Over the last couple of years, Jenkins has emerged as a critical open source tool for managing the continuous integration process that enables most agile application development efforts. One of the primary forces behind the success of Jenkins is CloudBees which, besides providing support for Jenkins, also markets a platform-as-a-service (PaaS) environment for developing cloud applications.
Today, CloudBees announced it is getting out of the PaaS business to focus exclusively on Jenkins. As part of that effort, CloudBees also announced today a partnership with Pivotal under which the EMC subsidiary will make available Jenkins Enterprise by CloudBees as a plug-in tool for the commercial implementation of the open source Cloud Foundry PaaS environment that Pivotal is bringing to market.
CloudBees Senior Vice President Steve Harris says the Pivotal CF PaaS environment will be one of the primary PaaS options that CloudBees intends to help its existing PaaS customer base migrate to as it winds down support for its PaaS.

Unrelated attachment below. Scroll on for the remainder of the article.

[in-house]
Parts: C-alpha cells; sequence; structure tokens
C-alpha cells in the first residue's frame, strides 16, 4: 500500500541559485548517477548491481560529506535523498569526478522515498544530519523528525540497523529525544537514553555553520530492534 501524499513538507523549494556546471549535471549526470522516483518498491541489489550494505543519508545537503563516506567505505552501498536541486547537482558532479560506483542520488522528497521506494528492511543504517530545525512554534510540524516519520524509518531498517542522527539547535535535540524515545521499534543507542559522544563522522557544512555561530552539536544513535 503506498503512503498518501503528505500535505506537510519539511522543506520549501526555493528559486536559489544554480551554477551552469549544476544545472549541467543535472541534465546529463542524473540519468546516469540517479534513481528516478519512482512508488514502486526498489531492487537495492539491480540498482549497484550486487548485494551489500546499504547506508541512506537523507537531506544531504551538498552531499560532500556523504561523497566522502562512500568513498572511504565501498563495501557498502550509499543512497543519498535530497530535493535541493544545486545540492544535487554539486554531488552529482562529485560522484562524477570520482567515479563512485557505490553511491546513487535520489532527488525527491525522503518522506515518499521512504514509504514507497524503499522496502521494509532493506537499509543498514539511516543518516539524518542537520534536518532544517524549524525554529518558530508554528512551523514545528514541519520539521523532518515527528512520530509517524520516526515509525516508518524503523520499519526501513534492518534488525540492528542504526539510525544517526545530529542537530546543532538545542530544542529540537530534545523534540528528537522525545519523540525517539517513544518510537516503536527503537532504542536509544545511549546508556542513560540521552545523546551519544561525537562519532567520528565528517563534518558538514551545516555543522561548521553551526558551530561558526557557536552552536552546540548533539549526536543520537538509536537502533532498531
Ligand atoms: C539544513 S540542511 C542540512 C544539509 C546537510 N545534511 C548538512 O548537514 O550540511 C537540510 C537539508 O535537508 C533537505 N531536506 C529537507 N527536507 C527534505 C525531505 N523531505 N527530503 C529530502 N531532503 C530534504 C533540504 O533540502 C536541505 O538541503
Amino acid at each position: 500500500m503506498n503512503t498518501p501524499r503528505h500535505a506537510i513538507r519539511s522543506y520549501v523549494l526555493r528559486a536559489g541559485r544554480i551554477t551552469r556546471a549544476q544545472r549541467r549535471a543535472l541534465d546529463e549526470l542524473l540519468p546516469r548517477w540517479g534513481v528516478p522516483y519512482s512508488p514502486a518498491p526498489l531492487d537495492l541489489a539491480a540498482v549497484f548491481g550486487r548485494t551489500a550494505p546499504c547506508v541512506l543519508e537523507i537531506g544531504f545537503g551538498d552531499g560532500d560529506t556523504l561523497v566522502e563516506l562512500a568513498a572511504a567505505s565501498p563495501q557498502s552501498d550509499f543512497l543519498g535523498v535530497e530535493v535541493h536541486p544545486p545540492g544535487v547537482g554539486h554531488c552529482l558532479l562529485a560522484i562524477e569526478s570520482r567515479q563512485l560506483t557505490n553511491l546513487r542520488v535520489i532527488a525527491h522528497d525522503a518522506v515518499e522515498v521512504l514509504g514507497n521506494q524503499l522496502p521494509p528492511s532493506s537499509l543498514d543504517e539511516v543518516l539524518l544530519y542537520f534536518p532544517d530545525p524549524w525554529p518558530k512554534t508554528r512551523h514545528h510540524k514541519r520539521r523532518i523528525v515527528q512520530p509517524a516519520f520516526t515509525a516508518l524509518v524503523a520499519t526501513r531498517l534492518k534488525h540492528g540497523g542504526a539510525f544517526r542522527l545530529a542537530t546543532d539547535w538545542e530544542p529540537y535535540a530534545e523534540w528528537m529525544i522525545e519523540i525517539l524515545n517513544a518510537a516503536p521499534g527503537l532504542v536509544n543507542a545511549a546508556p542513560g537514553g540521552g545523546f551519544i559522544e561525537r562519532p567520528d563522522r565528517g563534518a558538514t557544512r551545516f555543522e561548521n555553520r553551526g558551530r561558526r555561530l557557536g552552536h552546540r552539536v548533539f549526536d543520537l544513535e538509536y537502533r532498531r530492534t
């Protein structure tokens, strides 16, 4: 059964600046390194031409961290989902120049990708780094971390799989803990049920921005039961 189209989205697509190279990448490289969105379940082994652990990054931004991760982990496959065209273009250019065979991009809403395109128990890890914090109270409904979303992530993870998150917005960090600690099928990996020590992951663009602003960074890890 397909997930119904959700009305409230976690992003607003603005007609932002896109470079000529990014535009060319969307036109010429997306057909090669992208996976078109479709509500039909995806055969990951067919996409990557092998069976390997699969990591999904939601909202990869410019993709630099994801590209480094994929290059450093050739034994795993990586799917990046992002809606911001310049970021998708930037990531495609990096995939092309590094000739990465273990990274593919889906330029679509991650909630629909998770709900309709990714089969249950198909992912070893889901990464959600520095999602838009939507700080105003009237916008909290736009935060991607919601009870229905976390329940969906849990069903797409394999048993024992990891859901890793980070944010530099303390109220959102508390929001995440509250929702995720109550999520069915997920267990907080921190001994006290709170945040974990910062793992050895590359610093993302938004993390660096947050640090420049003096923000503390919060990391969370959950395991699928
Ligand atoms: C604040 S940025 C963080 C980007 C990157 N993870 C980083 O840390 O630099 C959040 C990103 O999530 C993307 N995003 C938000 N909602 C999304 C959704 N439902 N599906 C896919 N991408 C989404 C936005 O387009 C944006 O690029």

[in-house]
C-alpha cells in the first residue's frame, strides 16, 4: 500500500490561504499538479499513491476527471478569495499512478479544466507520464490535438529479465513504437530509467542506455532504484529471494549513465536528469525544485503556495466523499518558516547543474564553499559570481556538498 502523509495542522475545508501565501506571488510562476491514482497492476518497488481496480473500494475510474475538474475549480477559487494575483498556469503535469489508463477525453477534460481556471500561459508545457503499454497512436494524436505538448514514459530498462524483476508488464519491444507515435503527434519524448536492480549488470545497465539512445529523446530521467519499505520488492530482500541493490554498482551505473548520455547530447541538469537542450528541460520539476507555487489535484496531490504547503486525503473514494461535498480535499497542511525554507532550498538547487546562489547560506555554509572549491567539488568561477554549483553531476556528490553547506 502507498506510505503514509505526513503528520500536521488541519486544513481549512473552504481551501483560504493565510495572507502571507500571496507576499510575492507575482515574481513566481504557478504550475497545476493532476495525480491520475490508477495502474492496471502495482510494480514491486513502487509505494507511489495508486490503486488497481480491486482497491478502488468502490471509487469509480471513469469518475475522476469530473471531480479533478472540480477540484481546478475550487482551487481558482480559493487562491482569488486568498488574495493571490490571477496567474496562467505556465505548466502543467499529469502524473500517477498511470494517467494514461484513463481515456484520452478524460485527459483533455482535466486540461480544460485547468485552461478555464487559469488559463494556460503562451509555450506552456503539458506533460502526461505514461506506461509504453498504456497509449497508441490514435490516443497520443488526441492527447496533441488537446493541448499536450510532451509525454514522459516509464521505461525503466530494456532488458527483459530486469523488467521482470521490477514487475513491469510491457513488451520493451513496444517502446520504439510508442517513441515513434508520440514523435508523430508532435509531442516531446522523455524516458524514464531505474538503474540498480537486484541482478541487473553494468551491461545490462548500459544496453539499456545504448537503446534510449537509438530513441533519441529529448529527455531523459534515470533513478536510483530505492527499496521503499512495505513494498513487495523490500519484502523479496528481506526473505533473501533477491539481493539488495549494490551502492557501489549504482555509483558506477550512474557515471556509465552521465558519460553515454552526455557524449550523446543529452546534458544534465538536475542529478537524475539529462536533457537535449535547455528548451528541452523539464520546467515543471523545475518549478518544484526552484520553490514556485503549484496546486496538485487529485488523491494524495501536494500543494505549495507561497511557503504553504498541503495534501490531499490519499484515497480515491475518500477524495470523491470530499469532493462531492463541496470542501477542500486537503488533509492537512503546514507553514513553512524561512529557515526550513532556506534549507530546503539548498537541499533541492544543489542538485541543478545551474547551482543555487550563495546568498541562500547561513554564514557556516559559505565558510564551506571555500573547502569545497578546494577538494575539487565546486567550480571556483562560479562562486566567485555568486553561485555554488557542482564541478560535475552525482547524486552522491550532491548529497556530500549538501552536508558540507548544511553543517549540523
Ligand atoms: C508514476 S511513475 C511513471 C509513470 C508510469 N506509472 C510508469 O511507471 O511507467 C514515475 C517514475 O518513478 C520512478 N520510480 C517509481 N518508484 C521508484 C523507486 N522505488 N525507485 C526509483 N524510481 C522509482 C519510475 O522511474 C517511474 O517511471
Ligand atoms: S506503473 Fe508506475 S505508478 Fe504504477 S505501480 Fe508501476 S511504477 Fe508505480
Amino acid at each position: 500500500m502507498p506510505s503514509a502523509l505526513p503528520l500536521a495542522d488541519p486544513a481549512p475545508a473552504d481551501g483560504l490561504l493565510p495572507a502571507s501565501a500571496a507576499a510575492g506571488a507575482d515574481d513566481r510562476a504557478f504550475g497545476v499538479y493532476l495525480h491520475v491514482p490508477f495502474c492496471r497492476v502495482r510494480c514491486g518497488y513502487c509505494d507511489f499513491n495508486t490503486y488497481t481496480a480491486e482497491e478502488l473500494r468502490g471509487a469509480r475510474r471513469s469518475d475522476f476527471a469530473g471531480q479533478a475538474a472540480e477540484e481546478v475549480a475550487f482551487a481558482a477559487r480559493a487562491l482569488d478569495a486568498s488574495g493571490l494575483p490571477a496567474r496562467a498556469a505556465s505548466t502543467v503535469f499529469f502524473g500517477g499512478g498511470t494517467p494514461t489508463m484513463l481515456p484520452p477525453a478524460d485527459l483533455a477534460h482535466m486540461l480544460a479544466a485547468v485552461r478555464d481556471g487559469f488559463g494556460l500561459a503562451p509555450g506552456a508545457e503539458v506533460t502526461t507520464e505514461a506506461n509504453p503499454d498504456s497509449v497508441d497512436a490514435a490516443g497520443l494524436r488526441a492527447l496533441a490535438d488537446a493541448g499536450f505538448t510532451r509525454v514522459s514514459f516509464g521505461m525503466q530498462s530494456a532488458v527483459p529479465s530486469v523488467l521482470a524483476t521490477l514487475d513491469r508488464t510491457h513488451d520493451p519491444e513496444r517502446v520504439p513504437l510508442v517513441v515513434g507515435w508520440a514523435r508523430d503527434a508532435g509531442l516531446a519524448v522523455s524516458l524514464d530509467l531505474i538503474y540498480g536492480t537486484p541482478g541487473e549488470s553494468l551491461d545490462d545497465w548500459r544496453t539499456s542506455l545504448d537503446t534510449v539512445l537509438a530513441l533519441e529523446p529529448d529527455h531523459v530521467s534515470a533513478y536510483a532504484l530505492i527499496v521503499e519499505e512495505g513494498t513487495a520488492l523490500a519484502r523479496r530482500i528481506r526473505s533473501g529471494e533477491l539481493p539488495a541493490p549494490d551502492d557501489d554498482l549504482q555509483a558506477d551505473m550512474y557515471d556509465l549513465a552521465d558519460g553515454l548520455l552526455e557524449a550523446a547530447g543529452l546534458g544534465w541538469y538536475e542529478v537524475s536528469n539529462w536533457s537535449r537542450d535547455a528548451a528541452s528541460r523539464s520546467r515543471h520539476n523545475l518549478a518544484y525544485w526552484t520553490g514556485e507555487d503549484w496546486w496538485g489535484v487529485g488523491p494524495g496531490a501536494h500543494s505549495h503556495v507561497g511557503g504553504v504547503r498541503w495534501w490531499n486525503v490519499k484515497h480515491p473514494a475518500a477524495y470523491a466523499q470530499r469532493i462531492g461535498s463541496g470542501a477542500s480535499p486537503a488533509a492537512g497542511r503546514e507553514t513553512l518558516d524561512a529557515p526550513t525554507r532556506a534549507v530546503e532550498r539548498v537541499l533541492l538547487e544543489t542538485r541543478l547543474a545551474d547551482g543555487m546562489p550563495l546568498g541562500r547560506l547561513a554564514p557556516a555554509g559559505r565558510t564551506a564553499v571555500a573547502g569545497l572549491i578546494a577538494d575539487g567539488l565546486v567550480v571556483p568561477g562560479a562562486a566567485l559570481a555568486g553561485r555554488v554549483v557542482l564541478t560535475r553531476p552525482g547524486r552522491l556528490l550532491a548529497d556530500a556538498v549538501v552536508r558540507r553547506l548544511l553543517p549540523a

With the rise of Cloud Foundry, it’s natural that consolidation among the early PaaS vendors would be inevitable. Rather than become marginalized in the face of all the vendor momentum behind Cloud Foundry, CloudBees is opting to focus on a part of its business that is more mature. Harris says that with the adoption of agile development methodologies, Jenkins has already emerged as a de facto standard for continuous integration in the enterprise.
For a variety of reasons, most organizations today still release software on a particular date. But from a purely technical perspective, continuous integration makes it possible to simply update software when it is ready. Providers of consumer applications on the Web, for example, almost never formally announce an application upgrade. They just regularly add new features as part of the customer experience. It’s hard to say whether the average enterprise will ever achieve the same level of continuous integration. But it is certain that days of upgrading software every two years are fading away in favor of a much smoother application deployment process that winds up being a whole lot less disruptive to the organization as whole.